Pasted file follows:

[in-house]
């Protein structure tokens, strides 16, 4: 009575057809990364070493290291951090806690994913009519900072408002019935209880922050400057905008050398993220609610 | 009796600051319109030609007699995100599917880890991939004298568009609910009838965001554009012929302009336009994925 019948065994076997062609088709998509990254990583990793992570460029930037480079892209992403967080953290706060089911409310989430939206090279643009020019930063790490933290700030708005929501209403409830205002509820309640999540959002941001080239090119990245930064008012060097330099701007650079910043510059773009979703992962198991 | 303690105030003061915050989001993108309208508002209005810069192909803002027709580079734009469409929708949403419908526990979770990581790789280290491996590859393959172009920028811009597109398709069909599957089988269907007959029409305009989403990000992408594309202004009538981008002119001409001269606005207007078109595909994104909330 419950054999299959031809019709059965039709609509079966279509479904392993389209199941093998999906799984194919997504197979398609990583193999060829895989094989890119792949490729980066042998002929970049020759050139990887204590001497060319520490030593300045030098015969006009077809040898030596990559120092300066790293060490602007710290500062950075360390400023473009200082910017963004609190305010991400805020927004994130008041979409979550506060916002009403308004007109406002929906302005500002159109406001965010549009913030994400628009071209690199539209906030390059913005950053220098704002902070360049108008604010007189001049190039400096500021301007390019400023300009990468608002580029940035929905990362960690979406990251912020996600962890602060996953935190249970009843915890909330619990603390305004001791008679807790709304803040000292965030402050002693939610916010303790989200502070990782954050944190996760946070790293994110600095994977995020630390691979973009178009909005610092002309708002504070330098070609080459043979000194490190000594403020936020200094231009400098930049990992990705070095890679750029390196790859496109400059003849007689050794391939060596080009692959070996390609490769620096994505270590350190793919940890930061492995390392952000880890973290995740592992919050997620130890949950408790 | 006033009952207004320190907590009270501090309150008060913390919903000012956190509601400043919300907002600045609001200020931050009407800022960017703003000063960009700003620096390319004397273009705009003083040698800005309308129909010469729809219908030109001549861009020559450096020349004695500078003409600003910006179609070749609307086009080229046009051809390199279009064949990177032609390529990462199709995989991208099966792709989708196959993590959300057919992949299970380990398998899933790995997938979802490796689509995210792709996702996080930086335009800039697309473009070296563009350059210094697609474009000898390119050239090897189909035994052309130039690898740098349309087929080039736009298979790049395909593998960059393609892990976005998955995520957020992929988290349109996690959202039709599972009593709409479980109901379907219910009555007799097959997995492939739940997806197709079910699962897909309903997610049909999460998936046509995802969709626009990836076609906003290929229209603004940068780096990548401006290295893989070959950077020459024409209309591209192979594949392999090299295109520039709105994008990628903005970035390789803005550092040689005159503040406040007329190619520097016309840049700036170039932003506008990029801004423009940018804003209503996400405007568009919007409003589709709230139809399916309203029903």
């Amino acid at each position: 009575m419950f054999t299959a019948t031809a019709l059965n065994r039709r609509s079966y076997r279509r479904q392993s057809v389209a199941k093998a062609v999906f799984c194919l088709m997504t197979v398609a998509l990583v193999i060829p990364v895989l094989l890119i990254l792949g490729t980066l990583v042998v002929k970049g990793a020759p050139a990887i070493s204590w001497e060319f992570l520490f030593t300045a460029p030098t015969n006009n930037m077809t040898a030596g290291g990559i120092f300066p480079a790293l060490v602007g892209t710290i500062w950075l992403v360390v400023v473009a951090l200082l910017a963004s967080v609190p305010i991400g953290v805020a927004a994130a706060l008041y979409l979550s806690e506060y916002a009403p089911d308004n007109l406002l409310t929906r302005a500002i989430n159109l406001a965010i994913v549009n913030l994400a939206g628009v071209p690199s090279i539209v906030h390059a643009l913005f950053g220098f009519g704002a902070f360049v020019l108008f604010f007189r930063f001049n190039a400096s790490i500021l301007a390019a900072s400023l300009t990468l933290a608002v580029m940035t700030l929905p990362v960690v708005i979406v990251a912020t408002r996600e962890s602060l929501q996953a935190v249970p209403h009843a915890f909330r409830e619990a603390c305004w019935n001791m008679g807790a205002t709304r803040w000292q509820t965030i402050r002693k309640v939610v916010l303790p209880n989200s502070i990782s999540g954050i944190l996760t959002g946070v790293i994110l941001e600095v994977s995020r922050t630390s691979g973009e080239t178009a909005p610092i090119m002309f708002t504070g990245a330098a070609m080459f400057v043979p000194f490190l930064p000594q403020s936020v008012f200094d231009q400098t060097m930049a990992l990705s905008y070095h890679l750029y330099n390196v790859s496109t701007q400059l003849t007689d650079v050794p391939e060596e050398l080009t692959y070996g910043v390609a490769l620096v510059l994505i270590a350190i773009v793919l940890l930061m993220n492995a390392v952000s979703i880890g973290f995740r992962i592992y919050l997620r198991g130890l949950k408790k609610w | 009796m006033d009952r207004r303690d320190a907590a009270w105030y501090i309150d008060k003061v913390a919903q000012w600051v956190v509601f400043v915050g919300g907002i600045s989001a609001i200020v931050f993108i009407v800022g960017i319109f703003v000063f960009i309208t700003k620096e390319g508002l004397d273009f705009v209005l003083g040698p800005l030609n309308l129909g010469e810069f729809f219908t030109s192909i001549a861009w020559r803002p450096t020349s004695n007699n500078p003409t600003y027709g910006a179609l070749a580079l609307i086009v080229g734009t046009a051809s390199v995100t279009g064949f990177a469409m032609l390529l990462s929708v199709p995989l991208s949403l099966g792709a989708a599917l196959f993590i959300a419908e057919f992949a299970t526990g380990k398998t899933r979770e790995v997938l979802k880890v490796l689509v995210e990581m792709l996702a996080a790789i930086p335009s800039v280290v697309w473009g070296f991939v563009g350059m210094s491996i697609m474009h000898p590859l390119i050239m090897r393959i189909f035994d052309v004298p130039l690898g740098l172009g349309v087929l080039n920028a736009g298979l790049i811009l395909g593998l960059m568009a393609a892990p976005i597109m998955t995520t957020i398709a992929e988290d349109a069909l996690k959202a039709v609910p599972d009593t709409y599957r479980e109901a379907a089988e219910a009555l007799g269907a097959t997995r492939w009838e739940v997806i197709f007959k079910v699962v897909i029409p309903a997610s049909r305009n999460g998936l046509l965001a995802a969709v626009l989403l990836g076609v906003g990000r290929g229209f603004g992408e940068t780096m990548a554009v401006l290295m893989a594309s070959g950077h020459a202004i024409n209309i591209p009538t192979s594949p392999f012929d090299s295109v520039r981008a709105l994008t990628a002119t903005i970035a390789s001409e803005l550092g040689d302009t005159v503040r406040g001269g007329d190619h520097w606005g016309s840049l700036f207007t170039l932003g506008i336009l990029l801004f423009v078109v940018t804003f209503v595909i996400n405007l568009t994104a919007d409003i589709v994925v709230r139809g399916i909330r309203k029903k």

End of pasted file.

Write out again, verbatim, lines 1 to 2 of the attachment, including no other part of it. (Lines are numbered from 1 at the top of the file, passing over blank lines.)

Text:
[in-house]
């Protein structure tokens, strides 16, 4: 009575057809990364070493290291951090806690994913009519900072408002019935209880922050400057905008050398993220609610 | 009796600051319109030609007699995100599917880890991939004298568009609910009838965001554009012929302009336009994925 019948065994076997062609088709998509990254990583990793992570460029930037480079892209992403967080953290706060089911409310989430939206090279643009020019930063790490933290700030708005929501209403409830205002509820309640999540959002941001080239090119990245930064008012060097330099701007650079910043510059773009979703992962198991 | 303690105030003061915050989001993108309208508002209005810069192909803002027709580079734009469409929708949403419908526990979770990581790789280290491996590859393959172009920028811009597109398709069909599957089988269907007959029409305009989403990000992408594309202004009538981008002119001409001269606005207007078109595909994104909330 419950054999299959031809019709059965039709609509079966279509479904392993389209199941093998999906799984194919997504197979398609990583193999060829895989094989890119792949490729980066042998002929970049020759050139990887204590001497060319520490030593300045030098015969006009077809040898030596990559120092300066790293060490602007710290500062950075360390400023473009200082910017963004609190305010991400805020927004994130008041979409979550506060916002009403308004007109406002929906302005500002159109406001965010549009913030994400628009071209690199539209906030390059913005950053220098704002902070360049108008604010007189001049190039400096500021301007390019400023300009990468608002580029940035929905990362960690979406990251912020996600962890602060996953935190249970009843915890909330619990603390305004001791008679807790709304803040000292965030402050002693939610916010303790989200502070990782954050944190996760946070790293994110600095994977995020630390691979973009178009909005610092002309708002504070330098070609080459043979000194490190000594403020936020200094231009400098930049990992990705070095890679750029390196790859496109400059003849007689050794391939060596080009692959070996390609490769620096994505270590350190793919940890930061492995390392952000880890973290995740592992919050997620130890949950408790 | 006033009952207004320190907590009270501090309150008060913390919903000012956190509601400043919300907002600045609001200020931050009407800022960017703003000063960009700003620096390319004397273009705009003083040698800005309308129909010469729809219908030109001549861009020559450096020349004695500078003409600003910006179609070749609307086009080229046009051809390199279009064949990177032609390529990462199709995989991208099966792709989708196959993590959300057919992949299970380990398998899933790995997938979802490796689509995210792709996702996080930086335009800039697309473009070296563009350059210094697609474009000898390119050239090897189909035994052309130039690898740098349309087929080039736009298979790049395909593998960059393609892990976005998955995520957020992929988290349109996690959202039709599972009593709409479980109901379907219910009555007799097959997995492939739940997806197709079910699962897909309903997610049909999460998936046509995802969709626009990836076609906003290929229209603004940068780096990548401006290295893989070959950077020459024409209309591209192979594949392999090299295109520039709105994008990628903005970035390789803005550092040689005159503040406040007329190619520097016309840049700036170039932003506008990029801004423009940018804003209503996400405007568009919007409003589709709230139809399916309203029903």